National Treasury and the South African Revenue Service (SARS) have published tax statistics showing that for the first time since the 2008 global financial crisis, tax revenue growth did not exceed GDP growth.
Despite tough economic conditions in which real and nominal GDP increased by a modest 1.3% and 7.0% respectively, the Tax-to-GDP ratio decreased marginally from 25.9% in 2016/17 to 25.8% in 2017/18.
However, tax revenue collected still increased, amounting to R1.22 trillion.
This reflects year-on-year growth of R72.4 billion (6.3%) – mainly supported by Personal Income Tax, which grew by R37 billion (8.7%).
Personal Income Tax (PIT) at 38.1%, Corporate Income Tax (CIT) at 18.1% and Value-added Tax (VAT) at 24.5% in aggregate remain the largest sources of tax revenue and comprise about 80.7% of total tax revenue collections.
Assessments of taxpayers
Geographic and demographic analysis of the assessments of the taxpayers who had been assessed as at the end of June 2018 showed some interesting results:
- 2,678,743 (54.7%) of assessed taxpayers were male taxpayers while 2,219,822 (45.3%) were female;
- 1,331,419 (27.2%) of assessed taxpayers were aged 35 to 44 years;
- 1,966,744 (40.1%) of assessed taxpayers were registered in Gauteng, of which 629,113 lived in the Johannesburg Metro and were taxed on an average taxable income of R446,838.
Statistics regarding CIT reveal that just over 24.2% of the 768,687 companies assessed as at 30 June 2018 for tax year 2016 had positive taxable income.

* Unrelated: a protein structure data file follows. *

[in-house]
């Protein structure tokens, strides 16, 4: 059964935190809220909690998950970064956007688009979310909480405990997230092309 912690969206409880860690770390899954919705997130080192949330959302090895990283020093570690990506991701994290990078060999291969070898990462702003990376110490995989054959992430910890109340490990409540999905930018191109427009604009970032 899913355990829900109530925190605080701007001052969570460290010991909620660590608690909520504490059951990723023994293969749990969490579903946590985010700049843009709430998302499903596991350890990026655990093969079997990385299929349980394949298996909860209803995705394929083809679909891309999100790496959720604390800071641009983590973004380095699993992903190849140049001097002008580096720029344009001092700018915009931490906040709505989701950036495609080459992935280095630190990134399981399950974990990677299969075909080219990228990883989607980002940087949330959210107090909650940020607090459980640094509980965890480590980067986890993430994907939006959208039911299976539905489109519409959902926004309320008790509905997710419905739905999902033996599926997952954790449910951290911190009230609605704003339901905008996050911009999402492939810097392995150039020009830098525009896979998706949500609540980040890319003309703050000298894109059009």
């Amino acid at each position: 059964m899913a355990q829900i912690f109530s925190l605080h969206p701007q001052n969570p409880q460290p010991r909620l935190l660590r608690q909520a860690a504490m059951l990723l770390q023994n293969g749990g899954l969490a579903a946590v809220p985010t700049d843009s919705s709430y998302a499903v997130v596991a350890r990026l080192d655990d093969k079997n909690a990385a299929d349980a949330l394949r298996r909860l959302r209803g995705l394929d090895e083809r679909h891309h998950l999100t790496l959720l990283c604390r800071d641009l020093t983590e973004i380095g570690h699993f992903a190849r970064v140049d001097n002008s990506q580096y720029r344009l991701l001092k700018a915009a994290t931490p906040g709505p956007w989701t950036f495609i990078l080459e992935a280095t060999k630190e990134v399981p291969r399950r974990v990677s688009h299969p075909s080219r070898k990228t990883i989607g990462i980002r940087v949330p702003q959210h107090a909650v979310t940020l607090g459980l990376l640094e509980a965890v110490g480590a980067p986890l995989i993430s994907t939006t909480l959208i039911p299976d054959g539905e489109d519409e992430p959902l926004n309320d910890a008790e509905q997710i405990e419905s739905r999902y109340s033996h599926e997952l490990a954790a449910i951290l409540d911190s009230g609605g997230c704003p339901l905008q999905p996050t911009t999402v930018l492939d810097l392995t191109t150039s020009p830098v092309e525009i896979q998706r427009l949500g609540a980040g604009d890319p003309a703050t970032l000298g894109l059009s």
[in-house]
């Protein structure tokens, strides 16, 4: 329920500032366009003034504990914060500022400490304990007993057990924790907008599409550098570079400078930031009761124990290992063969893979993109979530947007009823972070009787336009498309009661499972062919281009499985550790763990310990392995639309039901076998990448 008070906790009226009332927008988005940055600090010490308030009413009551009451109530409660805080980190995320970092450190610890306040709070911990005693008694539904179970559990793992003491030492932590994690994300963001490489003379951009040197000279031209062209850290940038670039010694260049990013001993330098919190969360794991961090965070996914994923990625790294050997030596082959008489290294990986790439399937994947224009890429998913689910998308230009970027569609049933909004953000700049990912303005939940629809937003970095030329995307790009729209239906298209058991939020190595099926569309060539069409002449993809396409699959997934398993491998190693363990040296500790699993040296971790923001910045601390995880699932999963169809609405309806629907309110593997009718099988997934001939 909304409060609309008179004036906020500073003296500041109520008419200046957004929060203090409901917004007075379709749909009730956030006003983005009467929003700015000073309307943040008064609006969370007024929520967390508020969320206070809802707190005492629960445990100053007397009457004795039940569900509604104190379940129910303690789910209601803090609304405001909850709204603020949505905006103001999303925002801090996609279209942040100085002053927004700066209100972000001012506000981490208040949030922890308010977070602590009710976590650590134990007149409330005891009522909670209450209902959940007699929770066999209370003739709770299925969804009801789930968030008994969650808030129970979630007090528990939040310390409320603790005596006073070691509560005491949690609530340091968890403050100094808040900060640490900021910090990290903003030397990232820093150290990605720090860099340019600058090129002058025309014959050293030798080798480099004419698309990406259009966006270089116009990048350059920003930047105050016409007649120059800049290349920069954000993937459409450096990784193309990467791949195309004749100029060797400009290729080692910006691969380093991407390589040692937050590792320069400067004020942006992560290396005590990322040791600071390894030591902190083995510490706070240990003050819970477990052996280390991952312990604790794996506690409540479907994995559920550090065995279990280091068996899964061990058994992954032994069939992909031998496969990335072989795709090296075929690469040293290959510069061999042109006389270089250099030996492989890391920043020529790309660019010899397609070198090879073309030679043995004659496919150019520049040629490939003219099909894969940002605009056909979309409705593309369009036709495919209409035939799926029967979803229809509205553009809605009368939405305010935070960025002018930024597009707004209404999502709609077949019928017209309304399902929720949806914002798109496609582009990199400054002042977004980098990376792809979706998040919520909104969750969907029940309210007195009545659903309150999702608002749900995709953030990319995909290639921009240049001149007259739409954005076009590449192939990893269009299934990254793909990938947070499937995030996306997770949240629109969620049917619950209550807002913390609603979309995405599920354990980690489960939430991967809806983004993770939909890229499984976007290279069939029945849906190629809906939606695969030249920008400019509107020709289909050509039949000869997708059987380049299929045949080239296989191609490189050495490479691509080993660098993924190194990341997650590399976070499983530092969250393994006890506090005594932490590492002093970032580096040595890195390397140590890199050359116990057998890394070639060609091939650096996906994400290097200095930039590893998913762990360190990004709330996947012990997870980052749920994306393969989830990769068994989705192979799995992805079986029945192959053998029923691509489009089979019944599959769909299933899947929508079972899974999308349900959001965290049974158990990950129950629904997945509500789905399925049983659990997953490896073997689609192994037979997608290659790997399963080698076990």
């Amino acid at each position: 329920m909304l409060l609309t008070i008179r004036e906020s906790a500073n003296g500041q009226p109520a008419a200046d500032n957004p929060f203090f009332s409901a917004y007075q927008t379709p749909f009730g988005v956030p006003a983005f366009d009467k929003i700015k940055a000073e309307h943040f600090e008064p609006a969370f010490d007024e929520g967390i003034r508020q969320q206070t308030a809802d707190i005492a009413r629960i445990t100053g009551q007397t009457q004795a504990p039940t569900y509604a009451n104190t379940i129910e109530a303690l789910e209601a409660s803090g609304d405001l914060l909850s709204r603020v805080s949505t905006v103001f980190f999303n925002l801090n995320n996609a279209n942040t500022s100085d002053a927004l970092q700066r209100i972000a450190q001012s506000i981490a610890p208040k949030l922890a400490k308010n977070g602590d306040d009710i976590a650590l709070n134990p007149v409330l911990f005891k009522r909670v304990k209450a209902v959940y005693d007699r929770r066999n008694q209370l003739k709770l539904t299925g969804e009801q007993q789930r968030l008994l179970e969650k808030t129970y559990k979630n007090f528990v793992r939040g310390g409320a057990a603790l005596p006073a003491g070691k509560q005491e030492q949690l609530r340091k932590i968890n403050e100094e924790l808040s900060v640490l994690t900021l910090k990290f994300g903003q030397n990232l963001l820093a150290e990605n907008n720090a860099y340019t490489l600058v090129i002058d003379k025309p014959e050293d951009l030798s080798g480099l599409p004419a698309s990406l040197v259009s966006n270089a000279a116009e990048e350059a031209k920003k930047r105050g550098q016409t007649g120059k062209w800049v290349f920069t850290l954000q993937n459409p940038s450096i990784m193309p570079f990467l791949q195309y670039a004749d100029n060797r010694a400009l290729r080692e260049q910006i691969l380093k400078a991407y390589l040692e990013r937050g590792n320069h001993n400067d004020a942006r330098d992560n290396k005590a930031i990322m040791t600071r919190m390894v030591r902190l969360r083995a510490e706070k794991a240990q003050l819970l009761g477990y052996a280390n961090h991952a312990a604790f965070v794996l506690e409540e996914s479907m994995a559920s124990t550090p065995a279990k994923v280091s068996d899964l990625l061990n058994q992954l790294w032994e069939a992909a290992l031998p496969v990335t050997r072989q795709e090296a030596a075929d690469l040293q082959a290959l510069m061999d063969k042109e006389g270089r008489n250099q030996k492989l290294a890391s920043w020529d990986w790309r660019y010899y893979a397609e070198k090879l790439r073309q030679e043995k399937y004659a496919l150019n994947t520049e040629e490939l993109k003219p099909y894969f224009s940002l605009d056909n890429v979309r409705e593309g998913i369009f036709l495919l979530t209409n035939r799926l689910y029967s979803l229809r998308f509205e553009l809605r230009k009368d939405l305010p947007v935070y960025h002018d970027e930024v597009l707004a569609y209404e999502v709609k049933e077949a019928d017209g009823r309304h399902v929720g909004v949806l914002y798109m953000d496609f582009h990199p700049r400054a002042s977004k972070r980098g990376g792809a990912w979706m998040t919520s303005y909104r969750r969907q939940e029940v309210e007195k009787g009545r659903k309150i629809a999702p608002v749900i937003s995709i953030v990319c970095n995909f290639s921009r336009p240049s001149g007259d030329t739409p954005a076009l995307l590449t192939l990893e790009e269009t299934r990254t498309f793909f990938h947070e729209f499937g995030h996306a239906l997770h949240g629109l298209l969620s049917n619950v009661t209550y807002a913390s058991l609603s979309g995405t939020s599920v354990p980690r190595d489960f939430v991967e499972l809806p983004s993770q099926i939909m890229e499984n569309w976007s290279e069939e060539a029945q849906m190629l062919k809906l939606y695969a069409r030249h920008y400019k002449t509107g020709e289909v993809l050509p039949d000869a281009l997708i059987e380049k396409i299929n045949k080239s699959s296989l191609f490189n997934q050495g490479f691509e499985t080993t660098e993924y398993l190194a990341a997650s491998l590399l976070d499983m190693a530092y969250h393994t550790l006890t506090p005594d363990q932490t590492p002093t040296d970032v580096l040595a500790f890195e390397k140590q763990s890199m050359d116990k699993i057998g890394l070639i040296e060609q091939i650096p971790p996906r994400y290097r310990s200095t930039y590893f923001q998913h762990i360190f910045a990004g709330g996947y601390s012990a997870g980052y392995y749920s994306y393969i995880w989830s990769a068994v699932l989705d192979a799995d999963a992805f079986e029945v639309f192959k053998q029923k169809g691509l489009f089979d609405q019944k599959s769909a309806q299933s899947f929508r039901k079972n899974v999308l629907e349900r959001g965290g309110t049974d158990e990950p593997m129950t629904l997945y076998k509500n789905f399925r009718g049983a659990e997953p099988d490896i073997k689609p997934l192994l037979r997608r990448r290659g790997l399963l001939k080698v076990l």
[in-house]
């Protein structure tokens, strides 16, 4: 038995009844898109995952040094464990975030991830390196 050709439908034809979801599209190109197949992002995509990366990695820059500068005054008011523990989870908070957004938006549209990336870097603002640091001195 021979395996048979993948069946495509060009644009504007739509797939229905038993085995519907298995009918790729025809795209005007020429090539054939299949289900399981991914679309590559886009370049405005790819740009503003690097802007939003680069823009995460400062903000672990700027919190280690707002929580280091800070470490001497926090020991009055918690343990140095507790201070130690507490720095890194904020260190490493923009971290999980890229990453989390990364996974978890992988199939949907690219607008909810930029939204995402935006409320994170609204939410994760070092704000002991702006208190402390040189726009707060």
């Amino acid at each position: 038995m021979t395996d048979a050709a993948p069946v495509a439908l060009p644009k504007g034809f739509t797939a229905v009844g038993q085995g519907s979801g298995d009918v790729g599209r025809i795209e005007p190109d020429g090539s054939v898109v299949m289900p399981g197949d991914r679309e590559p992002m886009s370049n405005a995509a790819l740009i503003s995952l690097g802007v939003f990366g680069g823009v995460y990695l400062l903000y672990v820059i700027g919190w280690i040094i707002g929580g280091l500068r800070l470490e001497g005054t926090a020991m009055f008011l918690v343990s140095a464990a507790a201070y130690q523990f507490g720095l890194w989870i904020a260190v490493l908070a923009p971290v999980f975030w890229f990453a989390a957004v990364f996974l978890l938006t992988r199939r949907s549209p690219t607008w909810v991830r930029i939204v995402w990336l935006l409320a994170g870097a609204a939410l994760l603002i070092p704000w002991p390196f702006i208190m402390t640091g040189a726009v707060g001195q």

A further 48.3% had taxable income equal to zero and the remaining 27.4% reported an assessed loss.
The key VAT statistics were as follows:
- Net VAT collections totalled R298 billion and grew by R8.8 billion (3.1%) compared to the previous year;
- Domestic VAT, which amounted to R336.3 billion and grew by R14.8 billion (4.6%), was the key driver for the aggregate growth in net VAT;
- Import VAT collections totalled R152.8 billion and grew year-on-year by R3.5 billion (2.4%);
- VAT refunds totalled R191.1 billion and grew by R9.5 billion (5.2%);
- 76% of active VAT vendors were companies or close corporations. They contributed 92% to Domestic VAT payments and accounted for 89.8% of VAT refunds;
- Although individuals (sole proprietors) comprised 18.4% of VAT vendors, they contributed 3.1% of Domestic VAT payments and received 1.5% of VAT refunds
This article is a general information sheet and should not be used or relied upon as professional advice. No liability can be accepted for any errors or omissions nor for any loss or damage arising from reliance upon any information herein. Always contact your financial adviser for specific and detailed advice. Errors and omissions excepted (E&OE)